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Buy.com, Incorporated
Type Private
Founded 1997 (Aliso Viejo, California)
Headquarters Aliso Viejo, California
Key people Scott Blum, Chairman, Neel Grover, CEO
Products Retail-Computers, Electronics, Books, Videos, Music, etc.
Revenue $290.8MM (2004)[1]
Operating income ($13.3MM) (2004)[1]
Net income ($15.4MM) (2004)[1]
Website www.Buy.com

Buy.com is an online retailer based in Aliso Viejo, California. It began by selling computers and electronics in 1997 and has since expanded into many other categories.[2] Initially the company sold items below cost and intended to make up the losses "from the sale of advertising and ancillary services like warranties and equipment leases."[2] Buy.com sold $111 million worth of goods and services in 1998, its first full year, beating Compaq's record for most first-year sales of any company.[3]

Founder Scott Blum sold his stake to SoftBank in 1999 for $195 million just before the company first filed to go public.[4] Stock values plummeted in the year following Buy.com's initial public offering and in 2001 Blum reacquired Buy.com and took it private for 17 cents per share.[5]

Contents

Criticism

The company has been criticized for poor service, including delayed shipping times, shipping incorrect and damaged items, providing conflicting information on product availability and price online, or even simply canceling confirmed orders without any notification to customers. As of 28 December 2009 (2009 -12-28) they have a 4.16/10 lifetime rating on ResellerRatings with over 3,800 reviews. [6] Buy.com carries no inventory but brokers deals between buyers and distributors who would typically sell directly to retailers [7]. This business model has received attention for minimizing the environmental impact of shopping [8]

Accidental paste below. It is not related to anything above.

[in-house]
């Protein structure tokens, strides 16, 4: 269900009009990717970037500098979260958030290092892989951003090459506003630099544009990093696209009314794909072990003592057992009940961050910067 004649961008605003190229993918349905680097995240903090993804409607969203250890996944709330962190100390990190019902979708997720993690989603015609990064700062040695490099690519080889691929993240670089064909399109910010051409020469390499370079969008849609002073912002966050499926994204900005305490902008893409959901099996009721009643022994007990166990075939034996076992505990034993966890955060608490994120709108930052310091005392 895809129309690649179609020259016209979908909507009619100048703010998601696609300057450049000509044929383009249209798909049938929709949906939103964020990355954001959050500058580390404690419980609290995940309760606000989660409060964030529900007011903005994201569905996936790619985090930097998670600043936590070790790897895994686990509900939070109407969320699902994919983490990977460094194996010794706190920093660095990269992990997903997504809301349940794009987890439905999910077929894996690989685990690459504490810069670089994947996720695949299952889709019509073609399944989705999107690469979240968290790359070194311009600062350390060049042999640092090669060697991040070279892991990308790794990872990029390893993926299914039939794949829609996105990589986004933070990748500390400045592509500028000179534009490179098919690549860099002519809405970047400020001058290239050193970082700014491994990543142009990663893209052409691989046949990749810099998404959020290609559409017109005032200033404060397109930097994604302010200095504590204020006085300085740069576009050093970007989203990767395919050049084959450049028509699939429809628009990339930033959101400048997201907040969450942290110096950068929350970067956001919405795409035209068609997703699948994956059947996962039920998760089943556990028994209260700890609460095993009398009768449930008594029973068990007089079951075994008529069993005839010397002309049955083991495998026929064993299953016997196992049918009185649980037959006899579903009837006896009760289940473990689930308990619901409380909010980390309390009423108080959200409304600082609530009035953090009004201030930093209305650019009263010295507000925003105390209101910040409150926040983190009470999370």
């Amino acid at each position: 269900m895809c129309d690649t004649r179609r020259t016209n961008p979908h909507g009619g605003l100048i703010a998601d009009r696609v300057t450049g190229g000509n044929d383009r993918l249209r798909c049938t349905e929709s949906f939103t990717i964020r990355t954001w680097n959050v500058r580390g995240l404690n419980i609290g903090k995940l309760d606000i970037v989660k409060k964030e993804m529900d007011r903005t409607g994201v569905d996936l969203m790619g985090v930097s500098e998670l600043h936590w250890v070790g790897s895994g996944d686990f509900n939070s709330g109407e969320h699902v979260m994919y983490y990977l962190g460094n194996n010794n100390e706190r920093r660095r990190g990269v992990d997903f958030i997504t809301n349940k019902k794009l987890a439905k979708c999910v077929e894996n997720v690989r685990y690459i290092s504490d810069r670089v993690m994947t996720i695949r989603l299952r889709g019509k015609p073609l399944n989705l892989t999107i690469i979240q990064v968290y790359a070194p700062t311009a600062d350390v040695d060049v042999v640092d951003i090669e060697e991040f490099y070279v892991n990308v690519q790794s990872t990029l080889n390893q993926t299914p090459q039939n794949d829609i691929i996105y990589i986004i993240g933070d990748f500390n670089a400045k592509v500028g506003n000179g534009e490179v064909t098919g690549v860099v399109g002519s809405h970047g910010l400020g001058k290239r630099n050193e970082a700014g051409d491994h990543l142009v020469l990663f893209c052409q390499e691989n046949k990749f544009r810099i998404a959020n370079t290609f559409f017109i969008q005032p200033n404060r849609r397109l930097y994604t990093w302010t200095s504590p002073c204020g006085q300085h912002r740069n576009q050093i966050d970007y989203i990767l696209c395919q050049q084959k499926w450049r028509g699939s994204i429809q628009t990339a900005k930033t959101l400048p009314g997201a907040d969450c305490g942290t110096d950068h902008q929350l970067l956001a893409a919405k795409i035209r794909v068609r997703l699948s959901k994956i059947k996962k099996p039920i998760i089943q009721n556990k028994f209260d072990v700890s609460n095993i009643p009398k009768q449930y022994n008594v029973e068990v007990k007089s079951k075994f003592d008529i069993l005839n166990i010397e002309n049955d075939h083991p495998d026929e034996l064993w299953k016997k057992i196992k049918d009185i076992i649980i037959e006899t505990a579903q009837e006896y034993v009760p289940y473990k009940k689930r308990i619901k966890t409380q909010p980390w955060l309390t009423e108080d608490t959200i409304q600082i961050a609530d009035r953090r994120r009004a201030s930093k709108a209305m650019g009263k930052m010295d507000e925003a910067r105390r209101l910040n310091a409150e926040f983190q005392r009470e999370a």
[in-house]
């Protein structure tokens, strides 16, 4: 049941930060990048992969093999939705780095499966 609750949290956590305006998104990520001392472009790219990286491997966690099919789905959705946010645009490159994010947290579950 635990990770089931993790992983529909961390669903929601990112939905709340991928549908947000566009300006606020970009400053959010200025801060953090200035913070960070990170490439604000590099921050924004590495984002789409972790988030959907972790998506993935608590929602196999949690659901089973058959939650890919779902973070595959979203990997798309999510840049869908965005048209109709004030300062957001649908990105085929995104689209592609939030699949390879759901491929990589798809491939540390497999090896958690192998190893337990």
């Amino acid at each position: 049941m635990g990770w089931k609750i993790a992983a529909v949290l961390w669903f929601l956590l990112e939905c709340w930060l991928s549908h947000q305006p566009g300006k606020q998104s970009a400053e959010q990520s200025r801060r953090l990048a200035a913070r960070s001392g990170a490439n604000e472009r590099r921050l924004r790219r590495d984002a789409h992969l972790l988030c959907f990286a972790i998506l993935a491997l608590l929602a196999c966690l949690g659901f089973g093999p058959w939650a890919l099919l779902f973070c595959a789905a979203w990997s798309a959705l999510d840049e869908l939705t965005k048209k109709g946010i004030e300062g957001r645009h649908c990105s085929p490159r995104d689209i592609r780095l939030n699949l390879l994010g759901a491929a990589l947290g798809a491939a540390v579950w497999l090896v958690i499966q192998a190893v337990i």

Buy.com's eBay business has also been the subject of much criticism. Many accuse the company of having a significant unfair advantage over smaller eBay sellers. The company has a special fee arrangement with eBay and pays substantially less for fees than smaller sellers; as a result, the company is able to essentially "spam" eBay with a large assortment of products, something that would not be feasible for other eBay sellers to do. [7]. Its eBay account has a 99.7% positive feedback score, with over 1,000,000 individual feedback reviews. [9]

CNET reported in July 2009 that Buy.com had contracted with WebLoyalty, a customer loyalty service accused of imposing "mystery charges" on Buy.com customers' credit cards.[10]

Return Policy

Buy.com makes it difficult for consumers to return products they purchased online. Their policy states that they will only accept returns if the product is shipped back in its original package, with manuals and other documents. If a consumer purchased a product but experienced a defect after it was properly set up (and original packaging discarded), then the only recourse is to escalate the issue with a customer service manager.

References

External links


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